A Dubbo headmaster was one of 34 signatories of an open letter that calls on federal MPs to maintain legal exemptions that make it possible for schools to dismiss teachers who don’t align with their faith.
The letter was signed by Macqaurie Anglican Grammar School headmaster Craig Mansour among the principals of other schools in the Anglican Schools Corporation.
The principals’ letter follows the introduction of a bill to stop discrimination (in the form of an exemption to the Sex Discrimination Act 1984) against gay students. The government is still considering whether to end the exemptions for teachers.
Mr Mansour said it was not “just about gay teachers and students” it was about “maintaining the right to employ staff” who uphold the Christian ethos of the school.
He said what they were “striving to do as a school and as a group of schools … is to maintain the right to employ people who support the ethos of the school”.
Concerns were raised about the tenure of lesbian, gay, bisexual, transgender, intersex, questioning and a-sexual (LGBTIQA+) students and staff at schools after the letter became public.
“We know that there is a discussion going on in parliament or more broadly in politics about the right of religious organisations to maintain that ability to discriminate,” Mr Mansour said.
“We feel it is important for our schools to be able to do that when it comes to employment.”
The letter said “there was no effective protection under Australian law that guarantees religious freedom for both belief and action”.
“We would expect to maintain the right too if necessary, as all employers do, to dismiss people who no longer support the ethos of the school. Every organisation deserves that right,” Mr Mansour said.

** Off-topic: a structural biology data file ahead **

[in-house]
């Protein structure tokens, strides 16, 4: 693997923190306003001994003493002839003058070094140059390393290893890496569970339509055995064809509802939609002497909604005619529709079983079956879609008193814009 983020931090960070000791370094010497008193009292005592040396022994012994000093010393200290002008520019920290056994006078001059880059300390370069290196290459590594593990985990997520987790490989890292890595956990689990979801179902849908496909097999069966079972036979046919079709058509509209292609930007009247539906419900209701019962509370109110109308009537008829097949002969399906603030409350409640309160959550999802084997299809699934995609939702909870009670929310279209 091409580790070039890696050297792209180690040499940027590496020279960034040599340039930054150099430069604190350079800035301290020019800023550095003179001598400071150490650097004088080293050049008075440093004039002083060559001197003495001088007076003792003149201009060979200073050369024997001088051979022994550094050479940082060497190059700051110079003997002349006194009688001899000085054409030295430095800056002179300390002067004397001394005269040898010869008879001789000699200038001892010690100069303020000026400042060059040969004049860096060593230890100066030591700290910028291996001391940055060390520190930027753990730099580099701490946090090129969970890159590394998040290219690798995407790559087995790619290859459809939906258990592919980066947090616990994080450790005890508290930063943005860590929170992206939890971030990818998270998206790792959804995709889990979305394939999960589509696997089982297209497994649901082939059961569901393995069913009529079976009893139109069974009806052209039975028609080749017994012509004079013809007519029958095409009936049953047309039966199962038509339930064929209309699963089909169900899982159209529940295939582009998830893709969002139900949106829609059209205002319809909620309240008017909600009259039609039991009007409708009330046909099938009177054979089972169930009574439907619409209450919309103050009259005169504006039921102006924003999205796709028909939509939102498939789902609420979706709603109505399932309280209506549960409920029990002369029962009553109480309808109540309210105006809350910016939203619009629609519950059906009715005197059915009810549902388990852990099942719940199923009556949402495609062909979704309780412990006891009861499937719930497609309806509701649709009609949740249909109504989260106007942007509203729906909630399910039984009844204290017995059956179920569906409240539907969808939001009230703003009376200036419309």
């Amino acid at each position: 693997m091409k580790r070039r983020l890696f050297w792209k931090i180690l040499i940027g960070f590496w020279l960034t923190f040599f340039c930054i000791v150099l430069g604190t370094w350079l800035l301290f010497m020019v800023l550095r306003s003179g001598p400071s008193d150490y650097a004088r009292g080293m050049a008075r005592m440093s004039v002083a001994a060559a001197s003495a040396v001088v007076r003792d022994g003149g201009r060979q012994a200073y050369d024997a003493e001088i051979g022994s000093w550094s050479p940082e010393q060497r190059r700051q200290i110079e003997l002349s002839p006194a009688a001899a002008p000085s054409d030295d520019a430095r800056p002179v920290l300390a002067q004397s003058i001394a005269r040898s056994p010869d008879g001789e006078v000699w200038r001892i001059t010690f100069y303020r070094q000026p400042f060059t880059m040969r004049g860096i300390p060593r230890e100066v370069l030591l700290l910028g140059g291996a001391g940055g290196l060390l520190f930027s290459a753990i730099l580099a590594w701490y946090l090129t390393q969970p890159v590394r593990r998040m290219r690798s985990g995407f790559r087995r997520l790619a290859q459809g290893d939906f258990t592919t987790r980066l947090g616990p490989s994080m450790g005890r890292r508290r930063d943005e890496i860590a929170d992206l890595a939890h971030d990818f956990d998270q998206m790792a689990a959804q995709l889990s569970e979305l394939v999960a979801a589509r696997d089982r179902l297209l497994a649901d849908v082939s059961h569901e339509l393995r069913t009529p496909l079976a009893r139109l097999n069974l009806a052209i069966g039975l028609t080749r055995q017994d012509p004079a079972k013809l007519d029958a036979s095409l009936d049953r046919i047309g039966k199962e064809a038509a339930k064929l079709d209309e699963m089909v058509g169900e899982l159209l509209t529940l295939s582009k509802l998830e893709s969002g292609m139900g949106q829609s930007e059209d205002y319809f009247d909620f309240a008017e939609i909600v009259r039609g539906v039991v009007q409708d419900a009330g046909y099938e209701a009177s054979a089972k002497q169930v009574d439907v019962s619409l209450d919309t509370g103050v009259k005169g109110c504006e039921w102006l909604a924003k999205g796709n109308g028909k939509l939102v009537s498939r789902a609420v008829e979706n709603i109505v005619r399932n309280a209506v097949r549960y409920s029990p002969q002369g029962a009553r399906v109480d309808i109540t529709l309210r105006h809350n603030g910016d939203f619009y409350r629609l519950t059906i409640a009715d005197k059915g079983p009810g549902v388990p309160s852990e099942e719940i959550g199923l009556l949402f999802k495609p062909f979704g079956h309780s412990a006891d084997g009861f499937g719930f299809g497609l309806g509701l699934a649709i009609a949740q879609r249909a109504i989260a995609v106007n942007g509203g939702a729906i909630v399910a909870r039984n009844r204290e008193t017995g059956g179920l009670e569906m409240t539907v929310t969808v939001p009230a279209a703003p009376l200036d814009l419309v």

He said the move wasn’t about targeting LGBTIQA+ students.
“There is no way in any way shape or form that a gay student would ever be expelled from this school,” Mr Mansour said.
“It’s really important from the start to say the gay student discussion, it’s not an issue for us, we want any student from anywhere to come to our schools.”
Mr Mansour said to say it was about “gay teachers” was incorrect and narrowed the debate.
“The debate is about having a conversation with people when they apply for jobs at our school that asks them whether their lifestyle choices would fit within the ethos of the school and have that conversation,” he said.
“Teaching is not just about standing in front of a class and delivering information, that’s why it’s called a vocation.
“It’s about engaging fully in the school and the life of the school.”
When asked what personal qualities were part of or against the school’s ethos Mr Mansour said there wasn’t a simple answer.
“It’s such a broad statement, if I get really specific it could be taken out of context or limit what we’re trying to achieve,” he said.
“I don’t know if I could do that question justice in a simple answer.
“That’s why we have interviews and that’s why we have discussion.”
When asked whether a teacher would be unsuccessful in a job application if they described their sexual orientation or lifestyle he said “every employment process was different”.